Your database will be unique. It will have its own table structure, data issues, and hardware upon which it resides. It might be logging vast amounts of data, or managing quite static data. The data could be highly queried, or not queried much at all, and there’s almost certainly a mix of reads and writes that are particular to your system.
It’s this customization that makes tuning your database for greater performance potentially complex. However, if you want to make some fast adjustments yourself, then this article provides a strong starting point. Please note, you can call our support line or contact us here if you get into any difficulty along the way.
These points are general suggestions only. You should consider your database consultant’s advice before making any changes at all.
When you first download PostgreSQL, many of the settings are already in place for most normal circumstances. Although, to our point above, we would ask anyone to define “normal”. Essentially though, it does mean you can leave most things alone and get your database up and running with minimal fuss. However, if you want to make performance changes, then consider starting with your postgresql.conf file and the following adjustments.
1. Shared Buffers
Look to expand the shared_buffers parameter to increase the amount of memory PostgreSQL uses for the private buffer cache. We generally recommend not more than 8 GB, or approximately 20–30% of system memory on UNIX or Linux systems, and just 256–512 MB on Windows. You need to be sure to review your PostgreSQL documentation for instructions before you do this, as getting it wrong can result in PostgreSQL being unable to start.
2. Work Memory
Raising the work_mem value can improve certain query performance. However, do not go overboard. It is possible to chew significant amounts of memory, depending on how many sorts each of your connections might be doing concurrently. We normally set values between 8 MB and 64 MB although this would be based on your hardware and type/volume of queries.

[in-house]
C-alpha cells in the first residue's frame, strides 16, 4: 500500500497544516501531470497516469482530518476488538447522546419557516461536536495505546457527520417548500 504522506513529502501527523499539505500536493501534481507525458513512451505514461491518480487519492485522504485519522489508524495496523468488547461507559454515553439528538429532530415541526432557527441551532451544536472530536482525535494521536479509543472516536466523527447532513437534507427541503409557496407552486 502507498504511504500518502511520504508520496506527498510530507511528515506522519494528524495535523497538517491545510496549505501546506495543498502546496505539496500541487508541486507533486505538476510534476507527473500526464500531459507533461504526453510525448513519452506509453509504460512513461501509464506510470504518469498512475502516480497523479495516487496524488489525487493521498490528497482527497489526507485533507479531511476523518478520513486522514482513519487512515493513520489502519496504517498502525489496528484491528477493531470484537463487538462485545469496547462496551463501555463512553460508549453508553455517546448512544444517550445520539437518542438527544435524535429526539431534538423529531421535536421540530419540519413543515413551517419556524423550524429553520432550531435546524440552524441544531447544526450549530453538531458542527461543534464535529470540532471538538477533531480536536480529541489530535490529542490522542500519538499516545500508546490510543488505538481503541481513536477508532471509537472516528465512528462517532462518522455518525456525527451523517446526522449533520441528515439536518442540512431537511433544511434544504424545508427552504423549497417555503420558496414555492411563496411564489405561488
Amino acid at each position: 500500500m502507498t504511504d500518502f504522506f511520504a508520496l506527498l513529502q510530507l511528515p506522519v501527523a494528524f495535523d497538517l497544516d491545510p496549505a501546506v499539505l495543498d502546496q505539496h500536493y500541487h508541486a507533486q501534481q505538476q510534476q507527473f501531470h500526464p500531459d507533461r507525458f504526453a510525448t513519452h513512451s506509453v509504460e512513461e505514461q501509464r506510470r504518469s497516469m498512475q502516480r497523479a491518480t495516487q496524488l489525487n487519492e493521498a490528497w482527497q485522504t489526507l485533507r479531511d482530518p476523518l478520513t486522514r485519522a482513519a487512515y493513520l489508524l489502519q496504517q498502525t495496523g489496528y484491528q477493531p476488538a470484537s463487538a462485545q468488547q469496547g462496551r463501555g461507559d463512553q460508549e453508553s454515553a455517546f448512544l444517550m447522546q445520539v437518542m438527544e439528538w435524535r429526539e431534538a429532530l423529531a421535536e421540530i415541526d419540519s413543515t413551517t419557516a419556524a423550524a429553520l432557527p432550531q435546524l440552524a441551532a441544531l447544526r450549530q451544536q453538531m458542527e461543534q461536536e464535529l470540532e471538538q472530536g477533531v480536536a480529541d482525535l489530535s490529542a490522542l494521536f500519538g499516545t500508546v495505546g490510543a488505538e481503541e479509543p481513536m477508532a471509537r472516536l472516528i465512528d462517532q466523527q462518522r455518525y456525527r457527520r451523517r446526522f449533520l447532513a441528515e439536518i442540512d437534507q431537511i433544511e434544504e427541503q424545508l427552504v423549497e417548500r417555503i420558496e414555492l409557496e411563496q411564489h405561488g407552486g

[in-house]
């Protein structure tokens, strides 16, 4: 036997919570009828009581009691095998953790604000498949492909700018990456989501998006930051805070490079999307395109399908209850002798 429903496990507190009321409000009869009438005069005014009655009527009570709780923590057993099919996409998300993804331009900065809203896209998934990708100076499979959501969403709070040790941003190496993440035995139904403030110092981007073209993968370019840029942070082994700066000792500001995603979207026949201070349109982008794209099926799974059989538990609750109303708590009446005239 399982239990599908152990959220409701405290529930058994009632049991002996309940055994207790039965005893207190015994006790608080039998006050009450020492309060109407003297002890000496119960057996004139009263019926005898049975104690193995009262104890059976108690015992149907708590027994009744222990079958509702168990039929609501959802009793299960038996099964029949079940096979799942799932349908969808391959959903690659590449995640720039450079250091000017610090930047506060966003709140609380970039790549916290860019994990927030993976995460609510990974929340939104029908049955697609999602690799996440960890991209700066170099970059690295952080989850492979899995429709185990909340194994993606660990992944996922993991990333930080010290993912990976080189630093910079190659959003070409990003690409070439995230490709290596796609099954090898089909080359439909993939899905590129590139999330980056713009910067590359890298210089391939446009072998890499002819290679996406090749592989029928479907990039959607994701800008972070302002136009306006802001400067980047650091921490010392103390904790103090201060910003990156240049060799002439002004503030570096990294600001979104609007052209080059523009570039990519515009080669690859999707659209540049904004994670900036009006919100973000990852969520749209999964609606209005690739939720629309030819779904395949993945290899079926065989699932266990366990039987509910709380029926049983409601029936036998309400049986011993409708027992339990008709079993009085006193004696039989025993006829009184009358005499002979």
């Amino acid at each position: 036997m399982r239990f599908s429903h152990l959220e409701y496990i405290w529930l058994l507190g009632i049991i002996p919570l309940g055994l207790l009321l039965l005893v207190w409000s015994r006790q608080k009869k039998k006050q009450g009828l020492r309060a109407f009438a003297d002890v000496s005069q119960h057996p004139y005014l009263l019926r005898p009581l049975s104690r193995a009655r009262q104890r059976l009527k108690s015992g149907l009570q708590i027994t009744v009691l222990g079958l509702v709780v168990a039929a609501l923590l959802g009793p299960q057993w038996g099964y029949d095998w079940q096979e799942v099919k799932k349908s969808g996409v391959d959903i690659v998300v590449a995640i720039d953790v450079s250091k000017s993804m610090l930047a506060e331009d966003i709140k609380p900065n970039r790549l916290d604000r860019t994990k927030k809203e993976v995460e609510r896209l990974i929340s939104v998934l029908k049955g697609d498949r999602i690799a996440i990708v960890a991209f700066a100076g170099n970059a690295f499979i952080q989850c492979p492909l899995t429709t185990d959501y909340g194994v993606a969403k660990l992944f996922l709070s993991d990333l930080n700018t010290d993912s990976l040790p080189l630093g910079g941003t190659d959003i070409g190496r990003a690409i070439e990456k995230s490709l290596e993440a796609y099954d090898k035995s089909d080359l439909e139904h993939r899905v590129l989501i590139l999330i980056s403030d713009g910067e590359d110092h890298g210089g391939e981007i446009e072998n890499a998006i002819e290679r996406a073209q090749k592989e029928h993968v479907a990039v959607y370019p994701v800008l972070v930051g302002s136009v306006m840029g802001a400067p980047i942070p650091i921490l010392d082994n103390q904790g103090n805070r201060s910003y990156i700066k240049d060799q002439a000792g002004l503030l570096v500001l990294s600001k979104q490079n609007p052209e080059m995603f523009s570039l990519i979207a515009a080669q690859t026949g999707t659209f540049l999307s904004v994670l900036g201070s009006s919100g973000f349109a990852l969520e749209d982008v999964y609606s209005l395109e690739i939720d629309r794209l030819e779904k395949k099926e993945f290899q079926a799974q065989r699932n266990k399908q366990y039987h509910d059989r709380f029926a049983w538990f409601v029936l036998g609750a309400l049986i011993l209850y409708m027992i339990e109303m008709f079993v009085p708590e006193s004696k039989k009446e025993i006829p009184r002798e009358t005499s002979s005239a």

3. Maintenance Work Memory
You can control the memory demand for your maintenance operations, such as routine vacuuming and index creation. This is a great way to easily improve performance. Typically, we set this to approximately 5% of system memory and no more than 512 MB. This should prevent any swapping and contribute to improved performance whenever your maintenance tasks run.
4. WAL Buffers
It’s important to reduce the fsync calls as much as you can. This is best achieved by increasing the wal_buffers value. How far you may ask? We would suggest under normal conditions to 1 MB, and up to 16 MB on very high volume configurations. You need to get this right. If you have any issues, contact our consultants here.
For now, you need to know that all PostgreSQL databases need vacuuming at regular intervals. You can choose to use autovacuum, or you may want to add vacuum commands that are managed manually using cron or task scheduler scripts. This automates the execution of vacuum and analyze commands to check for tables with high numbers of inserted, updated or deleted tuples. Note that autovacuum cannot be used unless track_counts is set to true (which is a default configuration). Given the importance of vacuuming, we will be devoting an entire post to this topic in the coming weeks.
This article has been a very simple starter for anyone looking to improve the performance of their PostgreSQL database. There are many other actions you can take to improve performance beyond these parameters and setting your vacuum schedule.
If you need any assistance, please contact us, or call to arrange a service consultant to discuss your needs. We will be producing articles that take a much deeper dive into this popular topic and others over the coming weeks and months – so register for our Blog notifications on this page and stay tuned.
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